June 01, 2014

 

 USDA to require reports of PED

Posted May 14, 2014 

​Pig owners, veterinarians, and laboratory diagnosticians will need to tell the Department of Agriculture if they discover pigs infected with porcine epidemic diarrhea virus or a recently discovered deltacoronavirus.

USDA officials announced in April that the requirements—to be implemented with the impending publication of a federal order—would help identify problems in disease control and help efforts to stop spread of the organisms. The requirements would not only mandate reporting of infections but also require tracking movements of pigs, vehicles, and equipment when they are removed from farms with infected animals. 

Joelle R. Hayden, a spokeswoman for the USDA Animal and Plant Health Inspection Service, said at the time that the publication date for the federal order had not been set. 

The USDA will not stop owners from moving pigs off farms with infections. But a department document available in April indicated the industry would help develop protocols to minimize virus spread, and use of those protocols would be required. The protocols were expected to involve efforts such as vehicle cleaning and disinfection.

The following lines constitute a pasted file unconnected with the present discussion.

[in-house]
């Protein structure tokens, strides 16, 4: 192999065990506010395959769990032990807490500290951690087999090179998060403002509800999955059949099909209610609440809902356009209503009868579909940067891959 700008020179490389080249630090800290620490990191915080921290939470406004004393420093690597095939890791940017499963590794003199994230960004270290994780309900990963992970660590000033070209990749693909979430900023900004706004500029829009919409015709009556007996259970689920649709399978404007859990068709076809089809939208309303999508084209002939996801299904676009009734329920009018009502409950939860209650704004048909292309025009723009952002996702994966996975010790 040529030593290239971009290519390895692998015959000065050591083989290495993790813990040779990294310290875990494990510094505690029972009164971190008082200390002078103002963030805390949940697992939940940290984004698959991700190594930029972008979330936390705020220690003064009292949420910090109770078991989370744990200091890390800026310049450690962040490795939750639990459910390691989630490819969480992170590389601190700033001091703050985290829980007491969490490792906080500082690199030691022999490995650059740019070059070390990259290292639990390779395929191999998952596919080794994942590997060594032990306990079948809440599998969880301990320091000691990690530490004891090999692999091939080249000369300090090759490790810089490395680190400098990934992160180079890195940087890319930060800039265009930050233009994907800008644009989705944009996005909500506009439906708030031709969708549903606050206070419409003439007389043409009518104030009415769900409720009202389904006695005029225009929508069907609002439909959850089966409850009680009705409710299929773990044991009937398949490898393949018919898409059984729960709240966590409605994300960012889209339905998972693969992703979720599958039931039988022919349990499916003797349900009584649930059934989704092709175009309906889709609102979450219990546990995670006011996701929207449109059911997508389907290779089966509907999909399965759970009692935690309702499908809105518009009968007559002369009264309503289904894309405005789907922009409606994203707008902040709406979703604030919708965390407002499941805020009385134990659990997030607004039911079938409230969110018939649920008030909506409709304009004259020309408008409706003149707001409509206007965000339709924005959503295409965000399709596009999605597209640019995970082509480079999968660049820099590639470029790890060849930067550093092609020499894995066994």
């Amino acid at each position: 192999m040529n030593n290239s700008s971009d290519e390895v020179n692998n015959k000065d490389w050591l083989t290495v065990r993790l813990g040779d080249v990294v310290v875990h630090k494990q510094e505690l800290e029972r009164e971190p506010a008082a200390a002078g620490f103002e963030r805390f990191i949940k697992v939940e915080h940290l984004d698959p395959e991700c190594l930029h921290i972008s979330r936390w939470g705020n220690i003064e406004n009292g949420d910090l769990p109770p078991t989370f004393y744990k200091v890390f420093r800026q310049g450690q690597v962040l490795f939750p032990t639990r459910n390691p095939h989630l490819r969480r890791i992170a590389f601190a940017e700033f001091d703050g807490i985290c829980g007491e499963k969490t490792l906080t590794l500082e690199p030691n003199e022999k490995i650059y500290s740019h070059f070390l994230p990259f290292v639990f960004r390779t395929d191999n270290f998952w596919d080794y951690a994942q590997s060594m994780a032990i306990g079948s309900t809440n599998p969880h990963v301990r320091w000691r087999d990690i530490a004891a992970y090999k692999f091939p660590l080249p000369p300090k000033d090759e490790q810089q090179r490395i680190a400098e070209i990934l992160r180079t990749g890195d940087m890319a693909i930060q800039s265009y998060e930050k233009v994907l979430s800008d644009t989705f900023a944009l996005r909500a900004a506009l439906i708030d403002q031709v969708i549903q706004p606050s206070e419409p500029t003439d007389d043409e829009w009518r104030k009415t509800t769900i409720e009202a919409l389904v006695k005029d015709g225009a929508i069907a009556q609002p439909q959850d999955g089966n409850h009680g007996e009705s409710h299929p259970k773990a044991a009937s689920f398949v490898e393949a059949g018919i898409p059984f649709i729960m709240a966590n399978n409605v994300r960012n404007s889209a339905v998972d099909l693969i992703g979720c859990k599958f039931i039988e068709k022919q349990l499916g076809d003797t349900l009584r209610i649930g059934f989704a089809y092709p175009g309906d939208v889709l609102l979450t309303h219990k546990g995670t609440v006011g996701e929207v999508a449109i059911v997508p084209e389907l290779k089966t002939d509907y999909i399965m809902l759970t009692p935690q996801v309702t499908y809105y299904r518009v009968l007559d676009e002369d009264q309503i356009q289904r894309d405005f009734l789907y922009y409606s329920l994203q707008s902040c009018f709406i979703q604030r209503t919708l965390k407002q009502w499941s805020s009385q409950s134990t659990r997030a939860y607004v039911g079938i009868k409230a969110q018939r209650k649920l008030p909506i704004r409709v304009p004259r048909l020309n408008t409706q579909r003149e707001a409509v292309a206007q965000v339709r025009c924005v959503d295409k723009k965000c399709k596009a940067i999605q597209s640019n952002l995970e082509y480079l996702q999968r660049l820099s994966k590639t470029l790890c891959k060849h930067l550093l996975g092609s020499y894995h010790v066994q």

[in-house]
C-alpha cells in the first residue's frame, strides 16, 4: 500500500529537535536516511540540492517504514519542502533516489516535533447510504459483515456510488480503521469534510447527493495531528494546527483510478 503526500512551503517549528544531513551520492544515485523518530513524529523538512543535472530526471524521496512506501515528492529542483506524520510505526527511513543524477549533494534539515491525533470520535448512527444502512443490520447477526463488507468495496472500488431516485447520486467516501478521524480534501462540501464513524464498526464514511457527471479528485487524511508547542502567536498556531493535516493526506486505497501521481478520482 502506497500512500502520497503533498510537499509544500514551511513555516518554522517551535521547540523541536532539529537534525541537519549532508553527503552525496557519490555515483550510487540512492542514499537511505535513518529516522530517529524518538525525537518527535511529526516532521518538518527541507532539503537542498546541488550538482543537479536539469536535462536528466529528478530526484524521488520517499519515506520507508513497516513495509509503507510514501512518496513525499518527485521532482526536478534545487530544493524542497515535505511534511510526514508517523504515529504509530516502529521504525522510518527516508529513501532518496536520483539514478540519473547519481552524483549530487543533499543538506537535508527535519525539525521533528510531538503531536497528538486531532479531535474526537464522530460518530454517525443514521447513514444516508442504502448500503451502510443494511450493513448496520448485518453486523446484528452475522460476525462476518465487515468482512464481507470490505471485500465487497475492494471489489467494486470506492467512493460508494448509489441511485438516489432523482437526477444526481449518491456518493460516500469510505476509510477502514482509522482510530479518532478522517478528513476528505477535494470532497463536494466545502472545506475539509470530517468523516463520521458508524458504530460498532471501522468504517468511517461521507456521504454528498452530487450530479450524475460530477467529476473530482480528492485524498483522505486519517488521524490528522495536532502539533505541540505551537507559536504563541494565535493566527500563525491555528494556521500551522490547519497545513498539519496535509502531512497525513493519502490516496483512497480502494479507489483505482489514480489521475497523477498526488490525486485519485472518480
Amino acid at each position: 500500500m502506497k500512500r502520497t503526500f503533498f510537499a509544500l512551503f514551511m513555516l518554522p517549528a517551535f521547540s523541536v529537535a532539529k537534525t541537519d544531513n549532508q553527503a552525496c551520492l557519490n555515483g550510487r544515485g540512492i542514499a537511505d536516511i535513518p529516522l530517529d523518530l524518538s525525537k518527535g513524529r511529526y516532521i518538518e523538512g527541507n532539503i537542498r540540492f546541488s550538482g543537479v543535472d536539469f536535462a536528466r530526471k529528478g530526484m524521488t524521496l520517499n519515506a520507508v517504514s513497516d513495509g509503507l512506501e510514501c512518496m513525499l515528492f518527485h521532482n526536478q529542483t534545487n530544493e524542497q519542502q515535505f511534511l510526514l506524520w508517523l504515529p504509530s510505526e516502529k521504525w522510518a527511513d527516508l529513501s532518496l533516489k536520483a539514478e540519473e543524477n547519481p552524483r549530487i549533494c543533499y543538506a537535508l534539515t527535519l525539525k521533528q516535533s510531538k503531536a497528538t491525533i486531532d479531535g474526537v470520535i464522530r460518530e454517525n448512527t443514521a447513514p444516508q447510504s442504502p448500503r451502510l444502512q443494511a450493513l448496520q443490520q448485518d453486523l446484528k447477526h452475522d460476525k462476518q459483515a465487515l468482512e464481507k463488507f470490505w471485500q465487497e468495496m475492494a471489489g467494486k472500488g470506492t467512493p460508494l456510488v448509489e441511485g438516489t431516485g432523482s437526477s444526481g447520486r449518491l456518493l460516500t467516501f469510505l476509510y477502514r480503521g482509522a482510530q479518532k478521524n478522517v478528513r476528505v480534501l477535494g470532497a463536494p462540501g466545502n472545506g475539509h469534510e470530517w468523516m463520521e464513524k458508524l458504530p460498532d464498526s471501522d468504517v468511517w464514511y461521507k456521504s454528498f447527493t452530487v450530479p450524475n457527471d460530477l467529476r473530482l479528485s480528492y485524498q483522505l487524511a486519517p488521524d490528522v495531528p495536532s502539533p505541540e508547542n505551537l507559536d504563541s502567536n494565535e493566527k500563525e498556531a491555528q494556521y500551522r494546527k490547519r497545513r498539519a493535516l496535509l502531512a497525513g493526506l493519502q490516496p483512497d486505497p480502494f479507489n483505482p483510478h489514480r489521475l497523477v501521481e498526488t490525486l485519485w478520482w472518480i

PED is estimated to have killed millions of neonatal pigs since it was first identified in the U.S. in April 2013. Swine deltacoronavirus was discovered earlier this year. Officials with the Ohio Department of Agriculture announced it had found the virus in fecal samples from pigs that had clinical signs similar to those of PED, but with a lower herd mortality rate.

Dr. Brian McCluskey, chief epidemiologist for APHIS Veterinary Services, said epidemiologic investigations by the agency showed that pigs confirmed to be infected with the deltacoronavirus had clinical disease. That included up to a 40 percent mortality rate among neonatal pigs in some herds, a lower rate than that found with most PED virus infections.

Some of those herds had been infected with PED virus prior to infection with the deltacoronavirus and could have had overlapping clinical signs, but some of the herds with clinical signs were positive for the deltacoronavirus and not for PED virus, Dr. McCluskey said.

The USDA announced that the department was helping owners with PED outbreaks through disease surveillance, herd monitoring, and epidemiologic investigations, as well as by providing credit to help farm finances. And work by the USDA Agricultural Research Service has included modeling disease transmission, which is contributing to vaccine development, the USDA announced.